Hillary Clinton’s Nixonesque relationship with her email account as Secretary of State may ultimately force the Dems to scramble for a Plan B to retain the White House, but the longer she stays in the limelight, the better. Last week, Mother Jones became the latest media outfit to go snooping around the perimeters of the Clinton admin’s flirtation with The Great Taboo. And as the 2016 campaign yawns on, who knows, maybe somebody with decent resources and perspective can actually get it right.
Building a rep for watchdog rabble-rousing on its ability to flesh out the sorts of primary sources traditional media tend to ignore, Mother Jones bobbled the ball in its April 5 “ETs for Hillary” piece, but the effort nevertheless inched the controversy justthismuch closer to the mainstream. And that’s about all we can hope for at this point. To his credit, reporter A.J. Vicens made a dutiful query to Team Hillary for insights into what happened 20 years ago, which elicited this throwaway riposte: “Our non-campaign has a strict policy of not commenting on extraterrestrial activity. BUT, the Truth Is Out There”. (Ha! Good ‘un! Never heard that before!) But Vicens was largely content to let outsiders Stephen Bassett and Michael Salla speculate at will. On the other hand, Vicens’ reporting left a lot of unconnected dots hanging around out there. And it’s probably safe to say this was the first time MJ readers ever encountered the so-called Rockefeller Initiative, Bill Clinton’s fidgety former Office of Science and Technology Policy director Jack Gibbons and, more recently, former Clinton White House chief of staff John Podesta’s Twitter lamentation on his failure to acquire federal UFO files during .
In fairness, Vicens also attempted unsuccessfully to contact Podesta and Gibbons for comment. What he might’ve discovered had he dug a little deeper is that those in a position to know something either never respond at all or speak only in controlled venues. For instance, trying to get former Clinton Associate Attorney General Webb Hubbell to elaborate on his futile efforts to retrieve UFO material for his boss is practically an exercise in mysticism.
Actually, there is one name in this slippery mix the Mother Jones audience might remember — Chase Brandon. Brandon’s name surfaced in the magazine’s pages in 1998, during an expose on the mysterious death of one of The Agency’s former covert operatives, Monte Overacre, in Guatemala. Lesser known is how, also during the Nineties, while Hubbell conducted his snipe hunt for UFO data, Brandon actually located Roswell documents buried in The Agency’s Historical Intelligence Collection archives. Or at least he said he did, during a national radio interview in 2012. Although a PIO at Langley countered by saying historians couldn’t find the stuff, not even Brandon’s former boss, now-retired CIA Director Robert Gates, would contradict his claims. But Brandon hasn’t uttered a peep on the matter ever since. Critics said he probably fabricated the Roswell story three years ago to boost sales of his new novel.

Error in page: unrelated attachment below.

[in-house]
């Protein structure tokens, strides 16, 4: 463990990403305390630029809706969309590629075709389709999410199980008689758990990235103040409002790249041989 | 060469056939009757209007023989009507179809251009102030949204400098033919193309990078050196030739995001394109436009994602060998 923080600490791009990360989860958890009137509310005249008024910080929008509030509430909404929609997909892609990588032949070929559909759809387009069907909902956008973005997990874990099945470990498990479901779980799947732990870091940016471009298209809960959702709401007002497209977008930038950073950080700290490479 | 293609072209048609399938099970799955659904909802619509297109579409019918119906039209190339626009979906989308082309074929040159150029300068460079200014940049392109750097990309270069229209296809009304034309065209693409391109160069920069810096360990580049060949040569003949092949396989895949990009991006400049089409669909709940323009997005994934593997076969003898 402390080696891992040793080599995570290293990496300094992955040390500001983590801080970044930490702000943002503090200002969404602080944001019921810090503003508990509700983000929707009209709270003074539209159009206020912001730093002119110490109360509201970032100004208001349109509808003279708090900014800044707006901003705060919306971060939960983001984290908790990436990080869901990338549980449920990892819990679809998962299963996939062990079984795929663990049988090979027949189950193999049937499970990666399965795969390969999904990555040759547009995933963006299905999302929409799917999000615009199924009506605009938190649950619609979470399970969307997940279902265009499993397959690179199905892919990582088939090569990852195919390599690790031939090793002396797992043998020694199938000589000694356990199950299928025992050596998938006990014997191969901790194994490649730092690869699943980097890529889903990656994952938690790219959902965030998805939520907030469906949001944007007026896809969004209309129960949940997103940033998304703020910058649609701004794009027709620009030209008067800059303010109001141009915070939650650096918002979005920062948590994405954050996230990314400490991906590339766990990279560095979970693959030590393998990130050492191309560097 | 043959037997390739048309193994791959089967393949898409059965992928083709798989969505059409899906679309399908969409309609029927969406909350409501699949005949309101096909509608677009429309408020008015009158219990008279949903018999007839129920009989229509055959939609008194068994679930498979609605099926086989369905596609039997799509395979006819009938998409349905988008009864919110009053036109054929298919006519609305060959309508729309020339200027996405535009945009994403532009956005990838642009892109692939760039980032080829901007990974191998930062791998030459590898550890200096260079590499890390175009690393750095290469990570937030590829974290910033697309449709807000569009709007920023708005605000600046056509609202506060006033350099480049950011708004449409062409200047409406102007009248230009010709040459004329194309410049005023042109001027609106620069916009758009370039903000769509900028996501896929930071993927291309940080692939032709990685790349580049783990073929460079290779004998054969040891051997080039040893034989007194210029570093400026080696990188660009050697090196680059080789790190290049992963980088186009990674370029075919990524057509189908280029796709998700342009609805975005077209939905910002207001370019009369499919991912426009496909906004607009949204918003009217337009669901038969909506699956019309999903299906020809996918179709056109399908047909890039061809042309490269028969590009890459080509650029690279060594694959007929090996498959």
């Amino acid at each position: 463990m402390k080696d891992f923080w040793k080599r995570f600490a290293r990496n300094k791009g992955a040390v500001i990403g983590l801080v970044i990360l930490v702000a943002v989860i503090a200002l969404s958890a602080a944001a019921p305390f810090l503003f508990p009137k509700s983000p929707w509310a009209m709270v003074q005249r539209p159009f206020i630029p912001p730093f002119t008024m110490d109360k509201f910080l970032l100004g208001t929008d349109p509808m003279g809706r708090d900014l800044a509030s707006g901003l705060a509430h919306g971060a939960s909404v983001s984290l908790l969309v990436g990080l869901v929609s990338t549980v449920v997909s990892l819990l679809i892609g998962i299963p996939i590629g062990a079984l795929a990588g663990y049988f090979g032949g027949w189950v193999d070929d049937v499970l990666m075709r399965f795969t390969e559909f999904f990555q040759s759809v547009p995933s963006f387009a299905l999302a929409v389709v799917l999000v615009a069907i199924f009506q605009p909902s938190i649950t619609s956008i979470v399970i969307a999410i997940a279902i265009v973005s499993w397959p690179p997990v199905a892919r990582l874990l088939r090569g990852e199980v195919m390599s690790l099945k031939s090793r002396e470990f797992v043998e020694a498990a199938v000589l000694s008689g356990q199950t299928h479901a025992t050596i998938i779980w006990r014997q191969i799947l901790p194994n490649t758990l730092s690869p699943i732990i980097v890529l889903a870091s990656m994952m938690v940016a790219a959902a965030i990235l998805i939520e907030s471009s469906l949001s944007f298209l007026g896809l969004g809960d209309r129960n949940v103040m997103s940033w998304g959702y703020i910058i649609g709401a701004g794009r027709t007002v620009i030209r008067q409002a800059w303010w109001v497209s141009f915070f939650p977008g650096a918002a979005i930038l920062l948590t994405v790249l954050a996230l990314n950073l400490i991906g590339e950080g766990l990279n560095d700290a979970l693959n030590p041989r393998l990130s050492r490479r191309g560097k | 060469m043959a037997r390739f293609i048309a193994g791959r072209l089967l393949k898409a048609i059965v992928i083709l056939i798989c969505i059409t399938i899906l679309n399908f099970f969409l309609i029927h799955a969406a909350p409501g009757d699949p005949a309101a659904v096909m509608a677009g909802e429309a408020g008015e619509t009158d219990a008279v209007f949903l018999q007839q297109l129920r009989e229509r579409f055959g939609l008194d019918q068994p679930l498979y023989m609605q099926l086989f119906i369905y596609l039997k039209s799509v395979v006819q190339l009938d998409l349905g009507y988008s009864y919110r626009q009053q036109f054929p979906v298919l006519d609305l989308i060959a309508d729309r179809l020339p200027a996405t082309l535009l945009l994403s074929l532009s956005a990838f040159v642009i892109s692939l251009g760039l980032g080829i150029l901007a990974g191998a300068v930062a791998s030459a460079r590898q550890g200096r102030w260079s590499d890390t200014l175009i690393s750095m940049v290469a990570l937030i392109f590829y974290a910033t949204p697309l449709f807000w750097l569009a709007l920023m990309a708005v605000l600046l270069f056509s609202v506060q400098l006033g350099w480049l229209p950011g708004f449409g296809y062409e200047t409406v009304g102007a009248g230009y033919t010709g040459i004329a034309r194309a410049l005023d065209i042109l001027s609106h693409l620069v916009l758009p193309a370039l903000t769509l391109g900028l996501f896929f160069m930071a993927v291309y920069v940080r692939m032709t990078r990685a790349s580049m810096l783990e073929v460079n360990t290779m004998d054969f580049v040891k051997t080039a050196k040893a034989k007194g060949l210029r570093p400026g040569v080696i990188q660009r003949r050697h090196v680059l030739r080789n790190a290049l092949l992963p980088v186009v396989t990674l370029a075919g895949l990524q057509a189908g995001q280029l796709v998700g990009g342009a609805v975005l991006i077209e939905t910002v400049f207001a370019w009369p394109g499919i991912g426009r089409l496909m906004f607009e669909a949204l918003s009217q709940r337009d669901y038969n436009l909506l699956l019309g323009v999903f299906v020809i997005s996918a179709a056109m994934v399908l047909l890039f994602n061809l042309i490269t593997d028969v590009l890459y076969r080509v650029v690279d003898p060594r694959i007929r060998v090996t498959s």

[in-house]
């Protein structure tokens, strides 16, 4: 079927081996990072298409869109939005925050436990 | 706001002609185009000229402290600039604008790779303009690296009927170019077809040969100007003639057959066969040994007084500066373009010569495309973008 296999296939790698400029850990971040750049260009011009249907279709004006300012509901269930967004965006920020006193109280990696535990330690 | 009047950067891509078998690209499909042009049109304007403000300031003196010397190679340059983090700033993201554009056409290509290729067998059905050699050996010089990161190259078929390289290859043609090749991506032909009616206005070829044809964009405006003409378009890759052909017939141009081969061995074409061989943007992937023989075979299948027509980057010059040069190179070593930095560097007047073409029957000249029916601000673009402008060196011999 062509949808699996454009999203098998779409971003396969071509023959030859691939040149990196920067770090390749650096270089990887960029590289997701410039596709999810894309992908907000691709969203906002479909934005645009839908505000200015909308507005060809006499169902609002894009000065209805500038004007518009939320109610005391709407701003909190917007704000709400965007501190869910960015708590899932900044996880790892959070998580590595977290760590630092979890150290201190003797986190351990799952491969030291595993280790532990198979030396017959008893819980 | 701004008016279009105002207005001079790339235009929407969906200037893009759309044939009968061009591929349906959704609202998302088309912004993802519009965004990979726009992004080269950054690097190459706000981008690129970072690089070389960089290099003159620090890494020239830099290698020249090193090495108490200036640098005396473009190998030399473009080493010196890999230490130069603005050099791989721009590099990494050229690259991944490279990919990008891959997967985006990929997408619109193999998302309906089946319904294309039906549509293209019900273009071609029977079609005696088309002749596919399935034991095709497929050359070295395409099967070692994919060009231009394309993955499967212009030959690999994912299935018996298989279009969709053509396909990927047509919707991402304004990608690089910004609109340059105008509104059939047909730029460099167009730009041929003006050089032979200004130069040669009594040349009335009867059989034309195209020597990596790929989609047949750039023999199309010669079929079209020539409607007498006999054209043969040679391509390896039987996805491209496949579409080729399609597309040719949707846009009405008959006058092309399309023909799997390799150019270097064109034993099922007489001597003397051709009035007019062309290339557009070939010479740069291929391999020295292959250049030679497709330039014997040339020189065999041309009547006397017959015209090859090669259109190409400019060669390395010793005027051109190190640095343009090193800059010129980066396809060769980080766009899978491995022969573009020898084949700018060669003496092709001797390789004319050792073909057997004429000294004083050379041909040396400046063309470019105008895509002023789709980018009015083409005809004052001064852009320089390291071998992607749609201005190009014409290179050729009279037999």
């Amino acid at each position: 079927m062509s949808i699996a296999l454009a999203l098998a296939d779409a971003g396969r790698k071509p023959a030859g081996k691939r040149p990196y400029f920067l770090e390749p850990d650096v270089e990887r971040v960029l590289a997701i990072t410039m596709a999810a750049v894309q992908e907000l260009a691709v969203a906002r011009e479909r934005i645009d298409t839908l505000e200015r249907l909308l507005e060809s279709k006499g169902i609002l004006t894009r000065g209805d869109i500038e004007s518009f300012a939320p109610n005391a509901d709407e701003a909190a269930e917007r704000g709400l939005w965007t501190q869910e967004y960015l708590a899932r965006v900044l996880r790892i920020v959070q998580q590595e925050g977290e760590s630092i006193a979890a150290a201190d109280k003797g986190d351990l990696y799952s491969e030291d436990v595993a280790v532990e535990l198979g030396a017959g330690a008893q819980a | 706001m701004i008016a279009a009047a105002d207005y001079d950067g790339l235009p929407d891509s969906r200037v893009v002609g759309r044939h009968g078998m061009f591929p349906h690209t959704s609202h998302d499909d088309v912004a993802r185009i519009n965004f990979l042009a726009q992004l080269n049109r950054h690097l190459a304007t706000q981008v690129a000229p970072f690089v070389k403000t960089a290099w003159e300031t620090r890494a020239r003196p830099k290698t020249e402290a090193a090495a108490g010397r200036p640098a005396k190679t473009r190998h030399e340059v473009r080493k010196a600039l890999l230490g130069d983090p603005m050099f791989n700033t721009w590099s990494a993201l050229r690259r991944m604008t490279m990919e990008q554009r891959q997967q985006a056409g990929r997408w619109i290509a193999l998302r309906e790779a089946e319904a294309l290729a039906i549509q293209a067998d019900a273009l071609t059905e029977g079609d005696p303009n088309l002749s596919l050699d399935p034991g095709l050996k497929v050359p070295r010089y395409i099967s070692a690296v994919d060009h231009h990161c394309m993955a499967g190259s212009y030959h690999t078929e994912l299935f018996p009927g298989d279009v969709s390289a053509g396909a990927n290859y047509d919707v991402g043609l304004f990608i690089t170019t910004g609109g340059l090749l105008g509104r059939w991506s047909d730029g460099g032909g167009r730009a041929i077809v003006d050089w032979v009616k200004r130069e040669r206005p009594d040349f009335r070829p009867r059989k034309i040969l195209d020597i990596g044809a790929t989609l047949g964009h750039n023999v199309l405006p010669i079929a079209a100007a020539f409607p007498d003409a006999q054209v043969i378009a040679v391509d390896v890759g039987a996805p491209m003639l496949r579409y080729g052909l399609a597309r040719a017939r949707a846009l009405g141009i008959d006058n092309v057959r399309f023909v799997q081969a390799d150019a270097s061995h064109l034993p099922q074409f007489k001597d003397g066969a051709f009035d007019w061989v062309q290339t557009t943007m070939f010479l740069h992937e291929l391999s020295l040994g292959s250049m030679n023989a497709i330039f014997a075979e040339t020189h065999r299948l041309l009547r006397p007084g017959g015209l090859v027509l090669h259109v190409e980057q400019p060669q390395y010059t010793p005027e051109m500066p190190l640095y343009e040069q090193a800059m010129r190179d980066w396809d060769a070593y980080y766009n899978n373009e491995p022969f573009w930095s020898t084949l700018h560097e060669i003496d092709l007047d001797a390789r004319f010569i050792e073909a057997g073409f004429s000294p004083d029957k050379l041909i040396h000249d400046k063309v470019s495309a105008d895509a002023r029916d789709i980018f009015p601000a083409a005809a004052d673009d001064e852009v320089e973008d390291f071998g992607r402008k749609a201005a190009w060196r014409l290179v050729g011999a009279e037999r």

Anyhow, between now and 2016, where do we look for more clues about what happened during the Clinton years on the UFO front? Fittingly, in this era of the big-media journalism implosion, the edge goes to entertainment, and specifically, Jimmy Kimmel. As a late-night comic, Kimmel is free to ask whatever he wants without having to feel self-conscious or to clear his curiosity with squirrely editors. Last year, he put Bill Clinton in the UFO chair, and last month it was President Obama’s turn. And Kimmel he pointed out to No. 44, “Now you know there are a lot of people who are gonna examine your facial expressions here, every twitch, everything ...”
And of course, that’s exactly what happened. The body-language analyses on both presidents were conducted by Ben Hansen, former lead investigator for SyFy Channel’s “Fact or Faked: Paranormal Files” series. And both assessments are worth watching because they’re, well, let’s just say it, entertaining. After spending 36 minutes profiling Clinton’s performance and another 40 minutes on Obama’s kinesiology, Hansen makes a cogent case that both chief executives exhibited signs of stress during the outwardly jocular and light-hearted confab.
Certified in forensic interviewing techniques, having invested countless hours with the Utah County sex crimes task force interviewing victims and perpetrators, the former FBI agent said the Clinton/Obama nonverbal tells were relatively easy to spot, and that the high-def picture quality of Obama’s altered breathing rate provided a real windfall in detail.
What makes those brief Q&A’s especially noteworthy, he adds, is the likelihood that both men were given advance notice of Kimmel’s agenda. “I think it’d be a great liability for a president to say, sure I’ll agree to anything you want to talk about,” says Hansen. “So the idea that there was probably a forewarning about the subject matter makes it even more interesting. Neither was under oath or giving a deposition, but both showed fairly significant shifts in their demeanor when the UFO questions came up.”
There’s not much else to be done with this latest chapter of Reading The Tea Leaves. So far, no feedback on his conclusions from the Obama-Clinton-Kimmel camps. Hansen says he spent at least 80 hours producing and editing the Clinton/Obama exchanges, and “it’s fun but it doesn’t pay the bills.” Frankly, he adds, “I hope Kimmel doesn’t interview any more presidents (about UFOs) for awhile.” But what if he booked Hillary and threw The Great Taboo at her? “That,” Hansen says, “would be awesome.”
And that, as they say, would be entertainment.
Continue Reading . . .
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